My view from a coffee shop of the bustle below

Many people in shops that I went into were kind and patient and encouraging. But there were some people...

I struggled with those people.

One Apteka worker in particular was awful.  She would harrumph and roll her eyes.  She would mutter and bang her hand on the counter.  She treated me as though I was the stupidest human ever to be in her way.  There were others who were similar (although there were  more that were entirely lovely humans) but this dark haired horrible woman was the worst.

After 3 weeks of dealing with people like this worker, I learned two things:

    It is hard to not understand a damn thing that is going on around you.  To be incredibly smart and capable in your own country but to be a raging moron in a different language is incredibly frustrating and disheartening.

    We have so many new people coming to our countries.  Some will know a bit of the local language.  Some will know none of it.  No matter what, they are likely overwhelmed and exhausted trying to constantly translate things in their heads all day long. Because, for newcomers, nothing is like home and everything is hard.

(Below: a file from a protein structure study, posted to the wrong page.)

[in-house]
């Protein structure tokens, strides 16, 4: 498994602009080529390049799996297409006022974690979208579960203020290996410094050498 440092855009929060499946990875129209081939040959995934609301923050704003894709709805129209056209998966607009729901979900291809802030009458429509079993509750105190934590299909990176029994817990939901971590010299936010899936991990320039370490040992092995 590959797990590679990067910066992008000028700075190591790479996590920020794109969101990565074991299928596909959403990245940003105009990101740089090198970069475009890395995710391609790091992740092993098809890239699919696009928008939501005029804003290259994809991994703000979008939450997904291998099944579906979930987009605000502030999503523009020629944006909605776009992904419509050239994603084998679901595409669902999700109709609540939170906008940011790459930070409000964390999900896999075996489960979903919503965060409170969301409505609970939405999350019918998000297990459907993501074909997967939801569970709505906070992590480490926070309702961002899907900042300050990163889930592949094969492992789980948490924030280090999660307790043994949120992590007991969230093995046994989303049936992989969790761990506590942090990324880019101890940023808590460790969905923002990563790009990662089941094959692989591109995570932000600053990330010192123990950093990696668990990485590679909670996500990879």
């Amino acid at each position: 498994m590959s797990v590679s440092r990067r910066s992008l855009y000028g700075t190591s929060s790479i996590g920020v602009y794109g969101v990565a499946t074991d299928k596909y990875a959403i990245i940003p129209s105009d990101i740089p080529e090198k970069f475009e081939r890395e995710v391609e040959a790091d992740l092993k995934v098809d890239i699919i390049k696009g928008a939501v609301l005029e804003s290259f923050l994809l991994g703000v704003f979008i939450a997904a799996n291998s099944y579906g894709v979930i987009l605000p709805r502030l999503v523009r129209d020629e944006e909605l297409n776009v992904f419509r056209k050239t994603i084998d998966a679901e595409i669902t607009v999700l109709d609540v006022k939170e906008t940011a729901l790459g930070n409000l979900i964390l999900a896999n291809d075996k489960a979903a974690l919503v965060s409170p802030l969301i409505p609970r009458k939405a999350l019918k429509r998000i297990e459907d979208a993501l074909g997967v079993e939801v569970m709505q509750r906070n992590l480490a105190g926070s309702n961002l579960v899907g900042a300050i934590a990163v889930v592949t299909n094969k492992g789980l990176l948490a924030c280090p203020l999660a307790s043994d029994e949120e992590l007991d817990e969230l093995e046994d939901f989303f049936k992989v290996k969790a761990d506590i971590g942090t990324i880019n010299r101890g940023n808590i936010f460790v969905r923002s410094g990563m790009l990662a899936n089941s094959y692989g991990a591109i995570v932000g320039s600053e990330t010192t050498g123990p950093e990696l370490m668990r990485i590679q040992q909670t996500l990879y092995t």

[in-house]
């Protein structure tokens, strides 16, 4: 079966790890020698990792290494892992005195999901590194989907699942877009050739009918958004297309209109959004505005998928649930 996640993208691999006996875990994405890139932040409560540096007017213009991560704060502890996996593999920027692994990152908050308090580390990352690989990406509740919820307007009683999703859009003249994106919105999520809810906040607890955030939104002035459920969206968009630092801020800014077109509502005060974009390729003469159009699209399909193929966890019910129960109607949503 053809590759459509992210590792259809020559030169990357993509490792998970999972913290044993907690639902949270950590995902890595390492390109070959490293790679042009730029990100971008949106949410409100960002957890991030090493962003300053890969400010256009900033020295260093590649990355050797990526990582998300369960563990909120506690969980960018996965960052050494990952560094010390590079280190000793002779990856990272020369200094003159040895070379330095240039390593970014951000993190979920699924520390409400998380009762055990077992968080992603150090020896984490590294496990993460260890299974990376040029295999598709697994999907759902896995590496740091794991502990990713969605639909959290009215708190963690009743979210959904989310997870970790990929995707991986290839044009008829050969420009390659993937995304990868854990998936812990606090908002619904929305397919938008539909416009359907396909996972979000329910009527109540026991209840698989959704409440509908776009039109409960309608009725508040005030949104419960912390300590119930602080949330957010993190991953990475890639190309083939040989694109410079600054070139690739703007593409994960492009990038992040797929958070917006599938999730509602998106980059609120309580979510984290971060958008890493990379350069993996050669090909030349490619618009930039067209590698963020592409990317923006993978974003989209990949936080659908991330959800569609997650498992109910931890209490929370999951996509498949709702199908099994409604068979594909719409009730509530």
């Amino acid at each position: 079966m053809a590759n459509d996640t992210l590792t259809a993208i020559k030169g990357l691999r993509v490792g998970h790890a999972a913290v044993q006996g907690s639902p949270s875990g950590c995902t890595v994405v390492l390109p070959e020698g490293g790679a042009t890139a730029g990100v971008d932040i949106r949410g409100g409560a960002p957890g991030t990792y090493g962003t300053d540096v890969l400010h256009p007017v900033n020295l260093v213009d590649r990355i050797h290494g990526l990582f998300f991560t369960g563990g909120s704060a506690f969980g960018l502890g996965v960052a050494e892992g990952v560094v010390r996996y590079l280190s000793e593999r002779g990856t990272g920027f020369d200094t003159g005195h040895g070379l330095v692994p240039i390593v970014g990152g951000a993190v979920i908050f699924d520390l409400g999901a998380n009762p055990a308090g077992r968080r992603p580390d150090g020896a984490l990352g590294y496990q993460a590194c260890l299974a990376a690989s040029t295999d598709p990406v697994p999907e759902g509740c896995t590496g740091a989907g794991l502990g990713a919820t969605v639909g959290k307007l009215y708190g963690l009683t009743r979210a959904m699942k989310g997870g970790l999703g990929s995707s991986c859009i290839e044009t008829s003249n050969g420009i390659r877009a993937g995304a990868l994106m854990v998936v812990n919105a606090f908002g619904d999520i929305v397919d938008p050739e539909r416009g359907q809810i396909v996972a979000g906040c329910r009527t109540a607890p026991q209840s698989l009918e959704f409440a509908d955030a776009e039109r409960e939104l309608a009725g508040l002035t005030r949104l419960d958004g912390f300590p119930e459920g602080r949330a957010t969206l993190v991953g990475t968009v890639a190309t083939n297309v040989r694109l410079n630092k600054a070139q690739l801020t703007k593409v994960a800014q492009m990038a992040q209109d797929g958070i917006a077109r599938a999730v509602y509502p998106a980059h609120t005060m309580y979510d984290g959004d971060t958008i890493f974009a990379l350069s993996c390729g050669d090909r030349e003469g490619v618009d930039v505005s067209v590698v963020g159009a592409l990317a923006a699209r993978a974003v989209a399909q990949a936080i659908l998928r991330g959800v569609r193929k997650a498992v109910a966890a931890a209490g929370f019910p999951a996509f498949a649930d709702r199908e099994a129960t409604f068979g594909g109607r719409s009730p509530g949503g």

It does not take much to be kind to someone. Be kind.


    In Ukraine, things there are often harder than they need to be.  Every day is the same.  People get up, travel a long ways to go to work, work very hard, make very little, do it for a huge part of the day, travel a long way home, make supper, and then go to bed.  Then, they do it again the next day.

    People might say, yeah we do that here too, but it is so much easier for us.  We have conveniences they do not. Our systems (while flawed) are not so deeply messed up that everything takes 10x longer to get anything done.

    For me, after 3 weeks of struggling EVERY. SINGLE. DAY. to do what needed to be done and then doing again the next day, I was grumpy as hell too.  It taught me to be a little more understanding of people who might not have had a lot of extra f*cks to give when they were dealing with me. 
I am grateful for the lessons Ukraine taught me.  The hardness of the Ukrainian life experience humbled me.  The kindness people showed uplifted me. The beauty of the land inspired me.

But God knows, I was ready to go home.

Past excerpts from Ukraine

Tuesday, August 15, 2017